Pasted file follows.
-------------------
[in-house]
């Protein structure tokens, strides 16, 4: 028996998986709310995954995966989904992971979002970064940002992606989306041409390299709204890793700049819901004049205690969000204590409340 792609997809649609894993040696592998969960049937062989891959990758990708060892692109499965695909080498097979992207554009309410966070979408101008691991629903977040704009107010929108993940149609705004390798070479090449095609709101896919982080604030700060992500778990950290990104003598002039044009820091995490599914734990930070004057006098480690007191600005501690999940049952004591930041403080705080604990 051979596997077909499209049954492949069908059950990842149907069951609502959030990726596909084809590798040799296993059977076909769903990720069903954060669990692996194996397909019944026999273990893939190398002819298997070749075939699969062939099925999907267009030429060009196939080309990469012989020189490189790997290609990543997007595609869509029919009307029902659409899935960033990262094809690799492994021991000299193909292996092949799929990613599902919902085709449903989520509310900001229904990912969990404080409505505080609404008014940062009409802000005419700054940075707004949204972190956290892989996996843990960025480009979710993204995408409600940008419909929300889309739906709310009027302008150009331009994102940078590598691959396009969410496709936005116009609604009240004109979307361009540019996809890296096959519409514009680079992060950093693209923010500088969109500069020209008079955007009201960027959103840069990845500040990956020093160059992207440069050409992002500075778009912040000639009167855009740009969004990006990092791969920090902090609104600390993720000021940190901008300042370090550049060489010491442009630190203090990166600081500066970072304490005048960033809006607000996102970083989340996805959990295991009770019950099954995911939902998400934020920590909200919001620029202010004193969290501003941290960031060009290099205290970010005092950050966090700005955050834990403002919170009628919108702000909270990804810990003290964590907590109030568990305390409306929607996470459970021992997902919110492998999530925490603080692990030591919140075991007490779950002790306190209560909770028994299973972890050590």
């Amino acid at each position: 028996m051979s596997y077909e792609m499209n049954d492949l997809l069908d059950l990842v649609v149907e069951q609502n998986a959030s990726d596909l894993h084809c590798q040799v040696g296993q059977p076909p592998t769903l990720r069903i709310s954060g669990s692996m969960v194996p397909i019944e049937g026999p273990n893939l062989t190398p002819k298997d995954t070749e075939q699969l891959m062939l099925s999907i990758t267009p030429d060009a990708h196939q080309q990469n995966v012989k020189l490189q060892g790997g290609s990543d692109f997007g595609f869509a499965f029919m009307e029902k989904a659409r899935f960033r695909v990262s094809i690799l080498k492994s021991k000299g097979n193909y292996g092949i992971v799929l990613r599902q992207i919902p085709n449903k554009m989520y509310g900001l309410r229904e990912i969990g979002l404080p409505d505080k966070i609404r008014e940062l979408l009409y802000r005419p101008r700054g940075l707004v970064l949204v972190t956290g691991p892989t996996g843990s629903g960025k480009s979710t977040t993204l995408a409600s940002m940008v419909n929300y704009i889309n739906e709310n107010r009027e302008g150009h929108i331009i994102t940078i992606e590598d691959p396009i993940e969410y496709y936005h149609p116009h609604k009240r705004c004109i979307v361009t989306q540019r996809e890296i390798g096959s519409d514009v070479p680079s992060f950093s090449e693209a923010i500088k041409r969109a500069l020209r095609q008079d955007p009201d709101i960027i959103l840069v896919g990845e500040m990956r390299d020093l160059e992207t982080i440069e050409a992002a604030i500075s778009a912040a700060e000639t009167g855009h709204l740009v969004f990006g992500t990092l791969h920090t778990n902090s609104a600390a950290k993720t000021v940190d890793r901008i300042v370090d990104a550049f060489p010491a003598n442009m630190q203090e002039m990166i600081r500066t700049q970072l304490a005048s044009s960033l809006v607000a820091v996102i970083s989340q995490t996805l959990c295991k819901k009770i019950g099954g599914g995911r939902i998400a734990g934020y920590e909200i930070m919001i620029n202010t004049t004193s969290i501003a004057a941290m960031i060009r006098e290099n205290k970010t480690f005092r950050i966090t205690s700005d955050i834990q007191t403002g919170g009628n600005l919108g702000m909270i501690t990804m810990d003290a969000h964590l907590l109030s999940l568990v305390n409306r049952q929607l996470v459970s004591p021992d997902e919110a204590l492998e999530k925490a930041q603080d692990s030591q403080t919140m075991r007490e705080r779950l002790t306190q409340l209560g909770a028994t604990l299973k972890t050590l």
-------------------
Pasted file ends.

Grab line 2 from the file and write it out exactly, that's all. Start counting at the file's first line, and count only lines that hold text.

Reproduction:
């Protein structure tokens, strides 16, 4: 028996998986709310995954995966989904992971979002970064940002992606989306041409390299709204890793700049819901004049205690969000204590409340 792609997809649609894993040696592998969960049937062989891959990758990708060892692109499965695909080498097979992207554009309410966070979408101008691991629903977040704009107010929108993940149609705004390798070479090449095609709101896919982080604030700060992500778990950290990104003598002039044009820091995490599914734990930070004057006098480690007191600005501690999940049952004591930041403080705080604990 051979596997077909499209049954492949069908059950990842149907069951609502959030990726596909084809590798040799296993059977076909769903990720069903954060669990692996194996397909019944026999273990893939190398002819298997070749075939699969062939099925999907267009030429060009196939080309990469012989020189490189790997290609990543997007595609869509029919009307029902659409899935960033990262094809690799492994021991000299193909292996092949799929990613599902919902085709449903989520509310900001229904990912969990404080409505505080609404008014940062009409802000005419700054940075707004949204972190956290892989996996843990960025480009979710993204995408409600940008419909929300889309739906709310009027302008150009331009994102940078590598691959396009969410496709936005116009609604009240004109979307361009540019996809890296096959519409514009680079992060950093693209923010500088969109500069020209008079955007009201960027959103840069990845500040990956020093160059992207440069050409992002500075778009912040000639009167855009740009969004990006990092791969920090902090609104600390993720000021940190901008300042370090550049060489010491442009630190203090990166600081500066970072304490005048960033809006607000996102970083989340996805959990295991009770019950099954995911939902998400934020920590909200919001620029202010004193969290501003941290960031060009290099205290970010005092950050966090700005955050834990403002919170009628919108702000909270990804810990003290964590907590109030568990305390409306929607996470459970021992997902919110492998999530925490603080692990030591919140075991007490779950002790306190209560909770028994299973972890050590």